Jack Finney’s The Body Snatchers remains one of the most inspirational horror novels ever written, so it’s expected every once in a while a director takes a poke at the theme of substitution: of a person suddenly replaced by another due to some eerie conspiracy, either political, alien, or in the case of Sean Ellis’ new spin, just ‘cause.
Ellis’ variation is rooted in impressionism; mirrors shatter, a duplicate trapped in a murky, underlit world steps out and eventually kills the original, and as a mood piece, The Broken is superb: Ellis knows how to stage beautifully composed shots of stillness, compile montages that elasticize tension when there’s no visual menace within a shot, and he edits chase scenes for economy without being showy.
One truly gets the impression Ellis has studied Dario Argento’s films for the way in which the latter focuses on movement, as well as nuances; there’s great poetry, for example, in the lengthy sequence wherein radiologist Gina McVey (Lea Headey) thinks she sees her duplicate driving her car, and follows her into the garage of an apartment building. Visually, the emphasis is on moving objects in blockish details: the nose of a car, the key clicking into a lock before turning, or a glance at a picture frame while stepping forward.
The car accident that sends Gina into shock is also treated with economy: details of the accident are revealed in flashes, and while they don’t provide additional information per se, the flash cuts agglomerate in clusters until they form a more cohesive flashback that tells both Gina and the audience exactly what happened on the day of the accident (even though one can spot the twist quite early in the film).
Ellis also constructs the smash-up using simple visuals: a reaction shot, a brake pedal being slammed down, a huge screeching tire, and a collision from the driver’s seat and from the side – the latter captured with a high-speed camera much in the way Argento filmed the final shot of Four Flies on Grey Velvet (1971).
There’s also a reliance on a dense sound mix to maintain a constant state of unease, and a chunk of that tension comes from silence, isolated sound effects, and Guy Farley’s wonderful score. Farley’s music exaggerates the primal fear of aloneness, of suspecting a close one of treachery and foul play, and his orchestra is forever snarling away in the background whenever people are walking down corridors or entering a room.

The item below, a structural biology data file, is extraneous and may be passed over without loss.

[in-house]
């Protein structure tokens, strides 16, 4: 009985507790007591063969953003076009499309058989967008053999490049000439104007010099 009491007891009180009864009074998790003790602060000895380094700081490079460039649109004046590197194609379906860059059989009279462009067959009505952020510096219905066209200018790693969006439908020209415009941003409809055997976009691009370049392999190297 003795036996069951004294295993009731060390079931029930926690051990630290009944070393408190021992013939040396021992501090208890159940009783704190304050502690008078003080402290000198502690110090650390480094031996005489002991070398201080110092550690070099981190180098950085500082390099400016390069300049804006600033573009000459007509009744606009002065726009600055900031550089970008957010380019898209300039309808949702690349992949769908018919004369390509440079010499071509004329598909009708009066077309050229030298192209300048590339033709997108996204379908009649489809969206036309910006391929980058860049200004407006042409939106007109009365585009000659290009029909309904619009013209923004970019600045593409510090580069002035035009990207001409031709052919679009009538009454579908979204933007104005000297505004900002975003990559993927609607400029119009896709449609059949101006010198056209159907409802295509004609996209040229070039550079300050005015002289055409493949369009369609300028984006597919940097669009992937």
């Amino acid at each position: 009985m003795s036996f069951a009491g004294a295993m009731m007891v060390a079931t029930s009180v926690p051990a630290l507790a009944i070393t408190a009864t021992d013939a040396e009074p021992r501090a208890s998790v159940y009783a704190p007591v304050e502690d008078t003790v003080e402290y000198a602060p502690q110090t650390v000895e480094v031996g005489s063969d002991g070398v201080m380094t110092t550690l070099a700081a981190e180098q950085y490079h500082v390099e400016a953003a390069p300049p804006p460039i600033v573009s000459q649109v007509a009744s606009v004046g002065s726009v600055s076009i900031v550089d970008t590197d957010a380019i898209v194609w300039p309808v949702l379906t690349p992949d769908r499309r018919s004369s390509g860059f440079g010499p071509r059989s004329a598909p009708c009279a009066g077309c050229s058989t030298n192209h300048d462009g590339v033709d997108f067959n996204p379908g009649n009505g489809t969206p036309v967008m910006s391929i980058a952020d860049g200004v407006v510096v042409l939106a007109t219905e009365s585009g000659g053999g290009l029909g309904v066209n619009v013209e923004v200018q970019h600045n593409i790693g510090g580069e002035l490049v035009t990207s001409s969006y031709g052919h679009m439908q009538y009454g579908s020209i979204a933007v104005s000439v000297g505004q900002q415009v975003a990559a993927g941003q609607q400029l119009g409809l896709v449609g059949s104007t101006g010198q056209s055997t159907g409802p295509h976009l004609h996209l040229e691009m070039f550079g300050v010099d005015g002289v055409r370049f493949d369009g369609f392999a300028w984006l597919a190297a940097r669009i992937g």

Ellis also maintains a theme of mirror images, blocking the actors so they often stand beside mirrors or cast reflections on subway windows. It gets heavy at times, but it works well in scenes where a character walks into a room, and it’s a reflection of a reflection, and makes one wonder whether the world we’re being shown is the good side, or the flipside where characters are aching to break out.
From a narrative stance, the structure is simple: as Gina suffers from trauma inflicted by the accident, she suspects her boyfriend isn’t her boyfriend, while her brother soon senses his girlfriend is a fake, and the siblings’ father is poised to be taken by his own duplicate. Moments within the film pay homage to Finney’s tale, such as the brother’s neighbour who shows fear of his wife, the psychiatrist who blames Gina’s substitution suspicions on a rare mental condition, and the finale that involves a confrontation and flight.
Where The Broken runs afoul is in logic: no matter how you analyse the film, the reason for the takeover, as well as the takeover itself, makes no bloody sense, and that’s a flaw that rests solely in Ellis lap. In going for a minimalist mediation on substitution with hyper-poetic visuals and sounds, he also created a story that’s ridiculous.
What is the murky world inhabited by clones? Who are the clones? Why do they need to take over the other world? If they can see through mirrors, when one shatters, shouldn’t there be a hole in the wall? If this is a shift between worlds, wouldn’t there by piles of bodies in the apartments and homes of ‘the broken’ originals, if not littering alleys and dumpsters? If Gina’s clone has learned of her victim's life through mirrors, how did she learn enough to take over her life as a practising radiologist? Wouldn’t all the clones suffer from mental and personality gaps that would make them incapable of functioning in society, let alone at work?
By excising any reason for the takeover, The Broken is nonsense, and it’s a shame, because much like Jonathan Glazer’s Birth (2004), it’s the product of a director with a strong visual sense and a knack for creating unease through very simple means (evidenced even in his first film, Cashback), but Ellis’ script is all smoke, shadows, and mirrors, and while it’s worth a peek as a mood piece, it’s also a belittling tease.
© 2009 Mark R. Hasan